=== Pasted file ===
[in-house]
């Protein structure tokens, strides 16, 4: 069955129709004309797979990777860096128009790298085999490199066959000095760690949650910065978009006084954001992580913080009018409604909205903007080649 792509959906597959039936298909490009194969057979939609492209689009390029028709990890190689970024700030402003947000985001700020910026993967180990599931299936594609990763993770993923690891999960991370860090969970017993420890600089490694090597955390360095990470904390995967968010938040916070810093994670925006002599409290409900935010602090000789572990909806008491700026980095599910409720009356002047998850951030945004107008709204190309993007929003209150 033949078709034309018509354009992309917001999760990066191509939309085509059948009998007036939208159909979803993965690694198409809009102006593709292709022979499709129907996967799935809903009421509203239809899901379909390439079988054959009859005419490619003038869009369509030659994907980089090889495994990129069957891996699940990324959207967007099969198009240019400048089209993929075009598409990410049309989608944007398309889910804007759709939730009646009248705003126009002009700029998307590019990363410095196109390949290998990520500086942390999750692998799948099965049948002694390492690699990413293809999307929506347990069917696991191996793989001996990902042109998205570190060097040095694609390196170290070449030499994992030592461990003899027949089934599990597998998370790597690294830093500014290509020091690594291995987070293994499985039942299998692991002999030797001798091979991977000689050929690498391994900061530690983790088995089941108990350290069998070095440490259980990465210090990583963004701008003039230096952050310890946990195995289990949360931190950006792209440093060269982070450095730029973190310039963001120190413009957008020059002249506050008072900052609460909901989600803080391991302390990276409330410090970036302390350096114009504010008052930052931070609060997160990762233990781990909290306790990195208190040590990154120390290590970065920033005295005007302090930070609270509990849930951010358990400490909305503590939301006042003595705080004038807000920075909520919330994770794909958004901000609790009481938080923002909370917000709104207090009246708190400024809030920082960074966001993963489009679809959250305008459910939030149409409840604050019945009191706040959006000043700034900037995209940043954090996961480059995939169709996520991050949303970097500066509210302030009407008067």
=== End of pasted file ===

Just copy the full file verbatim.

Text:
[in-house]
């Protein structure tokens, strides 16, 4: 069955129709004309797979990777860096128009790298085999490199066959000095760690949650910065978009006084954001992580913080009018409604909205903007080649 792509959906597959039936298909490009194969057979939609492209689009390029028709990890190689970024700030402003947000985001700020910026993967180990599931299936594609990763993770993923690891999960991370860090969970017993420890600089490694090597955390360095990470904390995967968010938040916070810093994670925006002599409290409900935010602090000789572990909806008491700026980095599910409720009356002047998850951030945004107008709204190309993007929003209150 033949078709034309018509354009992309917001999760990066191509939309085509059948009998007036939208159909979803993965690694198409809009102006593709292709022979499709129907996967799935809903009421509203239809899901379909390439079988054959009859005419490619003038869009369509030659994907980089090889495994990129069957891996699940990324959207967007099969198009240019400048089209993929075009598409990410049309989608944007398309889910804007759709939730009646009248705003126009002009700029998307590019990363410095196109390949290998990520500086942390999750692998799948099965049948002694390492690699990413293809999307929506347990069917696991191996793989001996990902042109998205570190060097040095694609390196170290070449030499994992030592461990003899027949089934599990597998998370790597690294830093500014290509020091690594291995987070293994499985039942299998692991002999030797001798091979991977000689050929690498391994900061530690983790088995089941108990350290069998070095440490259980990465210090990583963004701008003039230096952050310890946990195995289990949360931190950006792209440093060269982070450095730029973190310039963001120190413009957008020059002249506050008072900052609460909901989600803080391991302390990276409330410090970036302390350096114009504010008052930052931070609060997160990762233990781990909290306790990195208190040590990154120390290590970065920033005295005007302090930070609270509990849930951010358990400490909305503590939301006042003595705080004038807000920075909520919330994770794909958004901000609790009481938080923002909370917000709104207090009246708190400024809030920082960074966001993963489009679809959250305008459910939030149409409840604050019945009191706040959006000043700034900037995209940043954090996961480059995939169709996520991050949303970097500066509210302030009407008067």